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A page from a Gutenberg Bible. (The Washington Times) ** FILE **

The wounded printed page strikes back

- The Washington Times

Fake news is everywhere, cluttering desktops, iPads, laptops, iPhones and all the other manifestations of the post-literate era when it’s just too much trouble to find a reliable read.

Ambassador Faith Whittlesey poses Nov. 16, 1985 in Geneva, Switzerland. Representative diplomatic official spokeswoman. (AP photo/Michele Euler)

Remembering Faith Ryan Whittlesey

Early in 1983, an attractive young woman I did not know grabbed my sleeve as I was leaving a meeting on Central America in the White House Cabinet Room. She stuck her card in my hand. It read, “Ambassador Faith Ryan Whittlesey, Assistant to the President for Public Liaison.” On the back she had penned, “Call me! You need my help.”

Illustration on examining the FISA court by Alexander Hunter/The Washington Times

Questioning accountability on the secret court

Story after story comes out about the extent to which partisan politics played a key role in the Obama Department of Justice (DOJ), intelligence community and FBI during the 2016 presidential campaign. It’s especially so in the context of the Hillary Clinton email investigation, and the more recent suggestions of a “mole” or “spy” inside the Trump campaign.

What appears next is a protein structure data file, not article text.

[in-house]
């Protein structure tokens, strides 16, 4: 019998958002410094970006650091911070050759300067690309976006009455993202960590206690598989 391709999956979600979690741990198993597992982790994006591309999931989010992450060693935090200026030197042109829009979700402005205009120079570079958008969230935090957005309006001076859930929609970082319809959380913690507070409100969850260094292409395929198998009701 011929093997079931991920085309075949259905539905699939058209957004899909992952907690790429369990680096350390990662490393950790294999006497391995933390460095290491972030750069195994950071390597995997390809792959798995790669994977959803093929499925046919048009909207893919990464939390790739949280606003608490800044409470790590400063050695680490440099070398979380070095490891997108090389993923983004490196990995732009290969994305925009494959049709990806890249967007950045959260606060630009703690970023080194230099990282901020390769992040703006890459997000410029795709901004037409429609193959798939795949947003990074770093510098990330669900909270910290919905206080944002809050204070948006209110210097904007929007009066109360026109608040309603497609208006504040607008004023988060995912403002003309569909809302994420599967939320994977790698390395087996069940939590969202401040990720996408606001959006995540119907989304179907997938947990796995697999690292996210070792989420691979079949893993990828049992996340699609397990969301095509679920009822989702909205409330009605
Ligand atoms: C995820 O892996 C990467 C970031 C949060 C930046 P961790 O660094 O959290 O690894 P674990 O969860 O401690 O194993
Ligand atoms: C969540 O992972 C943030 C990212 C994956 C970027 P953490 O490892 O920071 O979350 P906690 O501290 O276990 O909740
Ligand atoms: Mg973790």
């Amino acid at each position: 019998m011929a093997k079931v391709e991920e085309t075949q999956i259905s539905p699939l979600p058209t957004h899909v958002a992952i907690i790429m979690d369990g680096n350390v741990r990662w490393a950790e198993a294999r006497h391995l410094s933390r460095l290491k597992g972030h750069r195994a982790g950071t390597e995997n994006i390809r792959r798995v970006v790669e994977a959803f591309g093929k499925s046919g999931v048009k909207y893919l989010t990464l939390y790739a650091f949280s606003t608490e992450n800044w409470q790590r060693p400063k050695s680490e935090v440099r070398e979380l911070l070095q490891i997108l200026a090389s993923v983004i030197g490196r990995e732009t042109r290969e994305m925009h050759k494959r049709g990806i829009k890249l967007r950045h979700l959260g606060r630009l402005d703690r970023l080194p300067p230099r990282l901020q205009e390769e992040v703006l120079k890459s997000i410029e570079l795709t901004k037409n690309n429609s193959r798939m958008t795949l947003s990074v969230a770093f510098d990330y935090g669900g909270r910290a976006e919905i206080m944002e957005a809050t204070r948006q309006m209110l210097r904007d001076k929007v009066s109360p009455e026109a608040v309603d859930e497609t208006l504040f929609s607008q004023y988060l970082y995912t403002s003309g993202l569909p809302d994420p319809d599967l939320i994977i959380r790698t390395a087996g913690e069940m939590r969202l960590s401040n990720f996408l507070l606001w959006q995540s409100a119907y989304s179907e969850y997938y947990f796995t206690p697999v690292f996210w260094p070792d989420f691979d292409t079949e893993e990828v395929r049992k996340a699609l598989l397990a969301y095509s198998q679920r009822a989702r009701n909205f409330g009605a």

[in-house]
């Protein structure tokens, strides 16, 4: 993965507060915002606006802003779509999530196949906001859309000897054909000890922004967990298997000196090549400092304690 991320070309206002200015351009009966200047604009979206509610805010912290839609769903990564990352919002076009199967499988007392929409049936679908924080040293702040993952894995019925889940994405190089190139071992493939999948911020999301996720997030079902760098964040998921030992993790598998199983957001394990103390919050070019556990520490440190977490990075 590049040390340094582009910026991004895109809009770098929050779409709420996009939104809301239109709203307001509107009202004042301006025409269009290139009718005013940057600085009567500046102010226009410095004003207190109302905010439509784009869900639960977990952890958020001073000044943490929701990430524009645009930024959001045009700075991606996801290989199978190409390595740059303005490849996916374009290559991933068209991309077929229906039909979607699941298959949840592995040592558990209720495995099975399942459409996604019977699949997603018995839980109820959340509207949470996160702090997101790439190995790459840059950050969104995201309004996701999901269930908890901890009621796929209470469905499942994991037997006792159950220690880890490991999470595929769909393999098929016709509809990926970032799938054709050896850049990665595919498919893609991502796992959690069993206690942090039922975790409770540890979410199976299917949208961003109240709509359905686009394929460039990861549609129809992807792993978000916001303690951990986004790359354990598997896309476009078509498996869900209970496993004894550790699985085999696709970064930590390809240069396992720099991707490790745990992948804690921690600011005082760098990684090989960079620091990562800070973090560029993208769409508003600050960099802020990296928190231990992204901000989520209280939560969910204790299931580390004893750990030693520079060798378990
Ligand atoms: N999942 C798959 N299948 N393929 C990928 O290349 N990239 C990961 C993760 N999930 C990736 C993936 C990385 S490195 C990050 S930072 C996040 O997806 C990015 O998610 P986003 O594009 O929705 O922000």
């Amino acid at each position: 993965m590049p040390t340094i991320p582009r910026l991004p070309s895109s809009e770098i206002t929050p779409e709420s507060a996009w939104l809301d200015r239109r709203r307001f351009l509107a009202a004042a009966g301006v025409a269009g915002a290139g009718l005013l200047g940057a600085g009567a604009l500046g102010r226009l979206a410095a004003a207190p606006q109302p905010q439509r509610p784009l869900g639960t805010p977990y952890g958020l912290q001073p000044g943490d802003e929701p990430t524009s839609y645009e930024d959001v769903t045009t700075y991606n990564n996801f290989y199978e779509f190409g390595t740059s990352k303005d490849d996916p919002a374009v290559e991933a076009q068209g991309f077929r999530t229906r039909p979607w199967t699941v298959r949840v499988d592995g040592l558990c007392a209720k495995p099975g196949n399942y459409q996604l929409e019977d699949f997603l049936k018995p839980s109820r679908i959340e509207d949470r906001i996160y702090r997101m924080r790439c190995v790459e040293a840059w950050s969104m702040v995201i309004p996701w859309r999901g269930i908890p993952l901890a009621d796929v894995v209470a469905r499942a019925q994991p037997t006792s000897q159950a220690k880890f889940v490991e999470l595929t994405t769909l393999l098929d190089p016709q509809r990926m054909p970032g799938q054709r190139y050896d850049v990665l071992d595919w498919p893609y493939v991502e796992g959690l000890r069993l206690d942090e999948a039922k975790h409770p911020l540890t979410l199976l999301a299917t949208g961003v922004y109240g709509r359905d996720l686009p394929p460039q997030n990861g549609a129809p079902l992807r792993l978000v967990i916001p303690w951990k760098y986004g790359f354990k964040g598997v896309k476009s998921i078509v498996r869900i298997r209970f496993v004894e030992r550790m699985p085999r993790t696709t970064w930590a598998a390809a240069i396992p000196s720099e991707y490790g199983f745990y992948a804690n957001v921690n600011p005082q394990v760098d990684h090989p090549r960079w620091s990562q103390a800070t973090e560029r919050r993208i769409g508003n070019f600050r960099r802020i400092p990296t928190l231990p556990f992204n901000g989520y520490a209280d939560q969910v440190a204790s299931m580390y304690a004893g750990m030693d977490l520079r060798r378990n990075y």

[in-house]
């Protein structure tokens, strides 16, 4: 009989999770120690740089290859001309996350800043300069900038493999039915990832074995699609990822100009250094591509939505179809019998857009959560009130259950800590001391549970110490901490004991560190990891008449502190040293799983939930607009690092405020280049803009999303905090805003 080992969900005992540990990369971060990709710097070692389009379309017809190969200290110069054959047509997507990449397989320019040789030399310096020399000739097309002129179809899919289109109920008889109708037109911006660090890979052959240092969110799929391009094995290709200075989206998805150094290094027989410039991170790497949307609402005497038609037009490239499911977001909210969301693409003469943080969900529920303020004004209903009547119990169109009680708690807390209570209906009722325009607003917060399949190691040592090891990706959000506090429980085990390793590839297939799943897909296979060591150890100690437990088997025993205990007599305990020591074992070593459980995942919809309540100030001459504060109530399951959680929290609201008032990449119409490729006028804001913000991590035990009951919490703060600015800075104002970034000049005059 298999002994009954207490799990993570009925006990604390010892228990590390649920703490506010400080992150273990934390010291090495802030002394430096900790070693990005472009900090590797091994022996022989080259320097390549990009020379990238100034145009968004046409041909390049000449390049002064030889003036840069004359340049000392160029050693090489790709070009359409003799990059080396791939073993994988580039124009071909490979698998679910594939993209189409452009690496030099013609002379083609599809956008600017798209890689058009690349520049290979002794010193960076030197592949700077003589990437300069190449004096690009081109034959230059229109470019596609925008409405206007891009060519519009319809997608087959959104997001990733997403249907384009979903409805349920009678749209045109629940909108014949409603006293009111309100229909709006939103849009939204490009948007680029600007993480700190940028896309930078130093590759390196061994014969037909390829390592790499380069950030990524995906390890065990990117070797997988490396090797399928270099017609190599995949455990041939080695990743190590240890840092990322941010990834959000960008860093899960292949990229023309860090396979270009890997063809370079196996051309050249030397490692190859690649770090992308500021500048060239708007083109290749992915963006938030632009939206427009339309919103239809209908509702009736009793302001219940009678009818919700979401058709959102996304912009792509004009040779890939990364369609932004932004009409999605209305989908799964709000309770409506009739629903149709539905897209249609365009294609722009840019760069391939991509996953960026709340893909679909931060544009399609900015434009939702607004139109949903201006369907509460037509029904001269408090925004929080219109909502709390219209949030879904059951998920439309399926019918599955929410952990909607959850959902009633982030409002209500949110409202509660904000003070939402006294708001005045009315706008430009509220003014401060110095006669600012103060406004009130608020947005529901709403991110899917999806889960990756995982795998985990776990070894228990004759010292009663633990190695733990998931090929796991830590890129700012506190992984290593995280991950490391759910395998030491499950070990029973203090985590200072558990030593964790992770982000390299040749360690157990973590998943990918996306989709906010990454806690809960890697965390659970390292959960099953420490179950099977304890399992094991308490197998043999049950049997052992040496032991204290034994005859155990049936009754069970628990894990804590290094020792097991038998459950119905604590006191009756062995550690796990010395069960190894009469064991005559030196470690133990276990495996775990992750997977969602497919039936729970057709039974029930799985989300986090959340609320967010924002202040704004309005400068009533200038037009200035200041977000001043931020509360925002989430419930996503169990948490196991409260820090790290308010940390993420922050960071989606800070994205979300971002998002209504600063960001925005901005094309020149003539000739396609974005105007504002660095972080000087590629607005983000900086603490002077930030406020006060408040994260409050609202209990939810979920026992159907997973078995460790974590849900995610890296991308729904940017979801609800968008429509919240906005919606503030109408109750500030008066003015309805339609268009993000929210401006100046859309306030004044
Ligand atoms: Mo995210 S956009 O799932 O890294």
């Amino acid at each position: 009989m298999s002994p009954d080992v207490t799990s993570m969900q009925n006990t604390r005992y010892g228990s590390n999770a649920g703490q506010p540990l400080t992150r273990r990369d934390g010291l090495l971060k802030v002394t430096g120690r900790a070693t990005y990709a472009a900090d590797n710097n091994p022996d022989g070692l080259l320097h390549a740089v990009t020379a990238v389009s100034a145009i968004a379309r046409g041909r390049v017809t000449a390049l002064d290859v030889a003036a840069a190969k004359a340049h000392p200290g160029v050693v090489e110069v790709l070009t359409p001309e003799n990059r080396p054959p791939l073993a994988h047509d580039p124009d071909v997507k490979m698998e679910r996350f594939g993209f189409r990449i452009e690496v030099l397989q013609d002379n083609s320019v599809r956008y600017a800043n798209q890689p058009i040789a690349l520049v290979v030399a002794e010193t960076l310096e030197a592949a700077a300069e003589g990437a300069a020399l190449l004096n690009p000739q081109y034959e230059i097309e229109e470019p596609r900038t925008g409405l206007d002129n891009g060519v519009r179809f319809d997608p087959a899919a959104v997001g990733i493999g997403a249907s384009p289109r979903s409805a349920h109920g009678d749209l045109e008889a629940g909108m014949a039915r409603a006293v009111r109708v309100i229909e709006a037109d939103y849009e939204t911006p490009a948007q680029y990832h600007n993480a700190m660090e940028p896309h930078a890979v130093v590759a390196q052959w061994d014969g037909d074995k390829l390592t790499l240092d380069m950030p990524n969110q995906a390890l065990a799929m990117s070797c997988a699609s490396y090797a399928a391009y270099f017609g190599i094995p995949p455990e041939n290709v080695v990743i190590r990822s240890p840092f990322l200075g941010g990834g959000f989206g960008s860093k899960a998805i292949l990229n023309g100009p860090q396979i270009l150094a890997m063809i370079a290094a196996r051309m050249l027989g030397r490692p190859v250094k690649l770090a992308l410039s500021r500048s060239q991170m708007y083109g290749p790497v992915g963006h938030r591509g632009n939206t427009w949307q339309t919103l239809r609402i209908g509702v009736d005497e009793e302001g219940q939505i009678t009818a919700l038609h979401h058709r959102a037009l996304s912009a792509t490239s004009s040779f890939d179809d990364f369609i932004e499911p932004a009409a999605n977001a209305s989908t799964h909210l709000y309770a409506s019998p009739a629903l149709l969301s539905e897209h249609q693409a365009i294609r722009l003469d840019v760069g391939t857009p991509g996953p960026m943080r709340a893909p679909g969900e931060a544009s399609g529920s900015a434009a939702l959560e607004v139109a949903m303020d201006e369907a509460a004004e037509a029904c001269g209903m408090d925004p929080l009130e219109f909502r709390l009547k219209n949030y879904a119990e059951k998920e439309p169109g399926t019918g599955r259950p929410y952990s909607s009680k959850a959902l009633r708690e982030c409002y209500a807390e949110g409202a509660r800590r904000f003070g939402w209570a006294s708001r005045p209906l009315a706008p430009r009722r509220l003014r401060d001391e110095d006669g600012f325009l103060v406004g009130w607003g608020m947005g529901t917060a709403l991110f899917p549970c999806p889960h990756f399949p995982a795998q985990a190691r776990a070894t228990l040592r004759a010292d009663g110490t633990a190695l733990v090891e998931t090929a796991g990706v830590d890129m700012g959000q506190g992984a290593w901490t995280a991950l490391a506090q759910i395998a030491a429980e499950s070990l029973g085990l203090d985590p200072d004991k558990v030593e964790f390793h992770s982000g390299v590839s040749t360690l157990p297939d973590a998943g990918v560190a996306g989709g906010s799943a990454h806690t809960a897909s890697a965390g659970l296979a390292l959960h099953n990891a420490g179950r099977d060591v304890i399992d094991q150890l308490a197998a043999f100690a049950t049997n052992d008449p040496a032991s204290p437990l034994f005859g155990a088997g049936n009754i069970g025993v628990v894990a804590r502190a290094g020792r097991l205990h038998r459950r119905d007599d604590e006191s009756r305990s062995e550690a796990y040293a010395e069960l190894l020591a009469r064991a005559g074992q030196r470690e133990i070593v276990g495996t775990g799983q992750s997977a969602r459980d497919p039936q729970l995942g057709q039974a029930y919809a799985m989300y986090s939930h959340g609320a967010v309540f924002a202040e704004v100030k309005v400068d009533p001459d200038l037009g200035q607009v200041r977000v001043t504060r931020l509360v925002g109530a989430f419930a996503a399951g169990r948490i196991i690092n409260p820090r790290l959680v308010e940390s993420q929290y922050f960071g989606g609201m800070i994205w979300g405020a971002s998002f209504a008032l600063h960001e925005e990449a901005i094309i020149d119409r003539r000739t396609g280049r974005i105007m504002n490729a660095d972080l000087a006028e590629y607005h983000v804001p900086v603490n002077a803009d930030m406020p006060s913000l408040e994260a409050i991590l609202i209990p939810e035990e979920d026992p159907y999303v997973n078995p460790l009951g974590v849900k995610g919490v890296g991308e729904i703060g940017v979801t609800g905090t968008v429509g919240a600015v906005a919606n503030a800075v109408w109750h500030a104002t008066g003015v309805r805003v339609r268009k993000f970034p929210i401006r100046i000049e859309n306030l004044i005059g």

Illustration on the effects of recent tax cuts by Alexander Hunter/The Washington Times

Why liberals hate the Trump tax cut

Despite liberal hysterics, Republicans’ recent tax cut raised top earners’ share of America’s tax burden. This seemingly “squared circle” is simply due to a fact true before the legislation and even truer after: Middle- and upper-income earners shoulder the overwhelming tax load. Equally obvious: Even so large a share is not enough for an insatiable left.